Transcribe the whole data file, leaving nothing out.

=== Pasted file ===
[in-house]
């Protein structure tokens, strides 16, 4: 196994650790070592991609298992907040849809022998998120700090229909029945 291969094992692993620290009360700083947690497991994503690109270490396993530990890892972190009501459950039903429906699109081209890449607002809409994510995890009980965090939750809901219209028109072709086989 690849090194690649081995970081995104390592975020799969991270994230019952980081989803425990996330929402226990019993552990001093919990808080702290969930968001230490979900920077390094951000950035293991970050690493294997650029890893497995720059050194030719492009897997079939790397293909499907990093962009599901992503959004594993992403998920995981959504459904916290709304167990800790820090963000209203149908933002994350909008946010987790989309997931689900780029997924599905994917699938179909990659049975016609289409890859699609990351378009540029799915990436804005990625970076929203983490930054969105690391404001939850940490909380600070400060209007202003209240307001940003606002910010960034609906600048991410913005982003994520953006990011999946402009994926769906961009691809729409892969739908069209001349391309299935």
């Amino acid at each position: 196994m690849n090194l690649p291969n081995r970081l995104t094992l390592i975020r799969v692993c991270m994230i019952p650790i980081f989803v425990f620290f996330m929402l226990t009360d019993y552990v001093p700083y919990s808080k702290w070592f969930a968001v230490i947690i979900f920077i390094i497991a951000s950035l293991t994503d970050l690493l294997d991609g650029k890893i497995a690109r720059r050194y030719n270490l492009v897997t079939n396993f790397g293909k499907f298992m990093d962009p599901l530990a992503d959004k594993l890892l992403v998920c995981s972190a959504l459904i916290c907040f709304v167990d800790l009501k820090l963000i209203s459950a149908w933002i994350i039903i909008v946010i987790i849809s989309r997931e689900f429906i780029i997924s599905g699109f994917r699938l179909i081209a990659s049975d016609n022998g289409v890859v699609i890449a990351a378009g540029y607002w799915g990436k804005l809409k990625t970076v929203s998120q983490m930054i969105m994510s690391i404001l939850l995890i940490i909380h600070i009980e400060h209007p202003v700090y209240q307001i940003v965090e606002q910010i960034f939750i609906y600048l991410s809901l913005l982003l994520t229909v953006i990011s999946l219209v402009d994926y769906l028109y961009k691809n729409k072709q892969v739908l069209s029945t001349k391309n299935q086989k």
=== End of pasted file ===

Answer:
[in-house]
């Protein structure tokens, strides 16, 4: 196994650790070592991609298992907040849809022998998120700090229909029945 291969094992692993620290009360700083947690497991994503690109270490396993530990890892972190009501459950039903429906699109081209890449607002809409994510995890009980965090939750809901219209028109072709086989 690849090194690649081995970081995104390592975020799969991270994230019952980081989803425990996330929402226990019993552990001093919990808080702290969930968001230490979900920077390094951000950035293991970050690493294997650029890893497995720059050194030719492009897997079939790397293909499907990093962009599901992503959004594993992403998920995981959504459904916290709304167990800790820090963000209203149908933002994350909008946010987790989309997931689900780029997924599905994917699938179909990659049975016609289409890859699609990351378009540029799915990436804005990625970076929203983490930054969105690391404001939850940490909380600070400060209007202003209240307001940003606002910010960034609906600048991410913005982003994520953006990011999946402009994926769906961009691809729409892969739908069209001349391309299935």
């Amino acid at each position: 196994m690849n090194l690649p291969n081995r970081l995104t094992l390592i975020r799969v692993c991270m994230i019952p650790i980081f989803v425990f620290f996330m929402l226990t009360d019993y552990v001093p700083y919990s808080k702290w070592f969930a968001v230490i947690i979900f920077i390094i497991a951000s950035l293991t994503d970050l690493l294997d991609g650029k890893i497995a690109r720059r050194y030719n270490l492009v897997t079939n396993f790397g293909k499907f298992m990093d962009p599901l530990a992503d959004k594993l890892l992403v998920c995981s972190a959504l459904i916290c907040f709304v167990d800790l009501k820090l963000i209203s459950a149908w933002i994350i039903i909008v946010i987790i849809s989309r997931e689900f429906i780029i997924s599905g699109f994917r699938l179909i081209a990659s049975d016609n022998g289409v890859v699609i890449a990351a378009g540029y607002w799915g990436k804005l809409k990625t970076v929203s998120q983490m930054i969105m994510s690391i404001l939850l995890i940490i909380h600070i009980e400060h209007p202003v700090y209240q307001i940003v965090e606002q910010i960034f939750i609906y600048l991410s809901l913005l982003l994520t229909v953006i990011s999946l219209v402009d994926y769906l028109y961009k691809n729409k072709q892969v739908l069209s029945t001349k391309n299935q086989k």